The Innocence Files explores wrongful convictions in a Netflix documentary series
The Innocence Project has helped free more than 2,500 wrongfully-convicted people in the United States over the past three decades.
Thirty years ago, Levon Brooks was accused of sexually assaulting and killing a three-year-old girl in Mississippi. Despite having an alibi, he was sentenced to life in prison based on an analysis of bite marks. A few months later, a second girl was raped and murdered. Kennedy Brewer, the boyfriend of the victim's mother, was arrested and sentenced to death for the crime, based on an analysis similar to that of Levon Brooks.
These cases form the first episodes of The Innocence Files, the Netflix documentary series that delves into three of the main causes of wrongful conviction: the use of flawed forensic science — in this case "science" discredits the bite evidence — the misuse of eyewitness identification and prosecutorial misconduct. They also explore in-depth the role that prejudice, xenophobia and racism play within the criminal justice system.
The series was launched on Netflix on April 15, focusing on the cases of eight wrongfully convicted people in the United States: Kennedy Brewer, Levon Brooks, Keith Harward, Franky Carrillo, Thomas Haynesworth, Chester Hollman II, Kenneth Wyniemko and Alfred Dewayne Brown.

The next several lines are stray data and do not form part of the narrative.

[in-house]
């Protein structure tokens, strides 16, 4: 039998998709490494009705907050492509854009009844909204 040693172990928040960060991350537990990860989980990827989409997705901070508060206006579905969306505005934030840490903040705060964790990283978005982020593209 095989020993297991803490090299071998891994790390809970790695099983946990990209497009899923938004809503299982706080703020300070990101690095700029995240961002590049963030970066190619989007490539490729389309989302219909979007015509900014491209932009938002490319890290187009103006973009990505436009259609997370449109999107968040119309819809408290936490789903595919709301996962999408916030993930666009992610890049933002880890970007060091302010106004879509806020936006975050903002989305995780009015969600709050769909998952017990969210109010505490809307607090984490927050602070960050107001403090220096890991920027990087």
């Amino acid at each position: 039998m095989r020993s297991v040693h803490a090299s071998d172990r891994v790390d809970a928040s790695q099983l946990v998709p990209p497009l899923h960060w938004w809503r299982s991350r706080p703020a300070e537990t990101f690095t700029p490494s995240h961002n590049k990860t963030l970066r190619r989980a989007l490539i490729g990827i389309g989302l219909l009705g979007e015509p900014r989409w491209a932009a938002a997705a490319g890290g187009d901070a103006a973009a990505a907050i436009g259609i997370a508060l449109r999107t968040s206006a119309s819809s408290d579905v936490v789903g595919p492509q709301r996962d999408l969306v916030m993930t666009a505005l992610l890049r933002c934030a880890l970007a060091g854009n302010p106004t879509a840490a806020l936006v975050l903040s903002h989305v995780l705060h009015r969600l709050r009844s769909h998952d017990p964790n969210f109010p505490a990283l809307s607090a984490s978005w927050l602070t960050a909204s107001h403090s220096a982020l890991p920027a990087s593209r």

The Innocence Files began after Netflix reached a general agreement with The Innocence Project, a foundation created in 1992 by Peter Neufeld and Barry Scheck, who opened the case files to several directors involved with the series. The episodes were directed by American Jail director Roger Ross Williams along with Who Killed Garrett Phillips? director Liz Garbus and Citizen K director Alex Gibney.
The three parts of the series, “The Evidence,” “The Witness” and “The Prosecution,” devote three episodes to each theme and each part is created by Gibney, Garbus and Ross Williams.
"Each of us was responsible for our own set of episodes, their themes and knew we were working as a group, which was exciting because we all respect each other, but it's also exciting because we're all intensely competitive. We are serving to celebrate The Innocence Project,” Gibney said In an interview with Deadline.
The project receives thousands of letters and has gotten hundreds of people exonerated for crimes they didn't commit. The documentary filmmakers have an endless supply of these stories that reflect the problem of the mass incarceration crisis in the United States.
The filming of the series began just before the COVID-19 pandemic, so the directors have wanted to focus on the inequality and structural racism in American society, which affects populations such as African Americans and Latinos